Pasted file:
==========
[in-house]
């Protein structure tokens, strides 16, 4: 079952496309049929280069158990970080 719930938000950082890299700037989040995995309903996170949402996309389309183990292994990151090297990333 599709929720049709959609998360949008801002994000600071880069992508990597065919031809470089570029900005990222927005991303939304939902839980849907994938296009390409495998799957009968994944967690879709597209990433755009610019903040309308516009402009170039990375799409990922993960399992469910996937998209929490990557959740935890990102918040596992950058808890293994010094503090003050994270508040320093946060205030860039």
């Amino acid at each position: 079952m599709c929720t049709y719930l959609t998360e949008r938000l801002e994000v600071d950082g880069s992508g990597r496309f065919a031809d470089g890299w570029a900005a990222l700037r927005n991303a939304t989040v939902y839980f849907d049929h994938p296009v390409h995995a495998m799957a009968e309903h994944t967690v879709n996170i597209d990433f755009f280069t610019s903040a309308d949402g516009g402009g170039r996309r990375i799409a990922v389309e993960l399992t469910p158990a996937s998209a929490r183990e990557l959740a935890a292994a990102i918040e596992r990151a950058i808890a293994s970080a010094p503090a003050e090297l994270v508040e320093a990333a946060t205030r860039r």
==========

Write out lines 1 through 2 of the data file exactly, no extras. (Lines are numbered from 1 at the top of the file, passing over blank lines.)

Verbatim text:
[in-house]
């Protein structure tokens, strides 16, 4: 079952496309049929280069158990970080 719930938000950082890299700037989040995995309903996170949402996309389309183990292994990151090297990333 599709929720049709959609998360949008801002994000600071880069992508990597065919031809470089570029900005990222927005991303939304939902839980849907994938296009390409495998799957009968994944967690879709597209990433755009610019903040309308516009402009170039990375799409990922993960399992469910996937998209929490990557959740935890990102918040596992950058808890293994010094503090003050994270508040320093946060205030860039």